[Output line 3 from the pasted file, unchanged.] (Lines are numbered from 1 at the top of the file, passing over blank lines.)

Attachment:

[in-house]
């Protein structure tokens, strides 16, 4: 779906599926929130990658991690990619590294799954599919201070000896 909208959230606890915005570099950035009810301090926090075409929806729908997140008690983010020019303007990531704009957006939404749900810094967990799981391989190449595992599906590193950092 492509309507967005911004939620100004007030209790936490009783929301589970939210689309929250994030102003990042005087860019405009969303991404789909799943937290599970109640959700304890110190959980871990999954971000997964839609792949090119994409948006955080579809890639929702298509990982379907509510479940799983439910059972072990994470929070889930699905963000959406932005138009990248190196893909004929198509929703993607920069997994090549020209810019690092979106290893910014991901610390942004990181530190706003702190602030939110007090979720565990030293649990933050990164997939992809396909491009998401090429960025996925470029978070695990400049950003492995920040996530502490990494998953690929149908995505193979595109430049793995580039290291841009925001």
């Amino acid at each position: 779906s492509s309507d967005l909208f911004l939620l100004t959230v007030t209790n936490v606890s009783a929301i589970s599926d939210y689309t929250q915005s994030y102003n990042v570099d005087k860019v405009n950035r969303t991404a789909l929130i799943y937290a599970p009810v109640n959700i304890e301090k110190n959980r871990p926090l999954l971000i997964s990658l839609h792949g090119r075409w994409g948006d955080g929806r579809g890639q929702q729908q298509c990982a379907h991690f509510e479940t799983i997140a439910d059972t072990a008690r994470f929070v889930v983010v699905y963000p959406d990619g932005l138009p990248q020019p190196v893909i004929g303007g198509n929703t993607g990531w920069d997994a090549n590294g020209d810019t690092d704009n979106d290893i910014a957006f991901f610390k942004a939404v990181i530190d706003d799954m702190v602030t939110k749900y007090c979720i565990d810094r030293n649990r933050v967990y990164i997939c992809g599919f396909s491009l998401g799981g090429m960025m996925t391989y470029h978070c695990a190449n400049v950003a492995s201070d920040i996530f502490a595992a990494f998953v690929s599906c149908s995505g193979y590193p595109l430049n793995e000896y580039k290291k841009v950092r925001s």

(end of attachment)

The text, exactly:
């Amino acid at each position: 779906s492509s309507d967005l909208f911004l939620l100004t959230v007030t209790n936490v606890s009783a929301i589970s599926d939210y689309t929250q915005s994030y102003n990042v570099d005087k860019v405009n950035r969303t991404a789909l929130i799943y937290a599970p009810v109640n959700i304890e301090k110190n959980r871990p926090l999954l971000i997964s990658l839609h792949g090119r075409w994409g948006d955080g929806r579809g890639q929702q729908q298509c990982a379907h991690f509510e479940t799983i997140a439910d059972t072990a008690r994470f929070v889930v983010v699905y963000p959406d990619g932005l138009p990248q020019p190196v893909i004929g303007g198509n929703t993607g990531w920069d997994a090549n590294g020209d810019t690092d704009n979106d290893i910014a957006f991901f610390k942004a939404v990181i530190d706003d799954m702190v602030t939110k749900y007090c979720i565990d810094r030293n649990r933050v967990y990164i997939c992809g599919f396909s491009l998401g799981g090429m960025m996925t391989y470029h978070c695990a190449n400049v950003a492995s201070d920040i996530f502490a595992a990494f998953v690929s599906c149908s995505g193979y590193p595109l430049n793995e000896y580039k290291k841009v950092r925001s």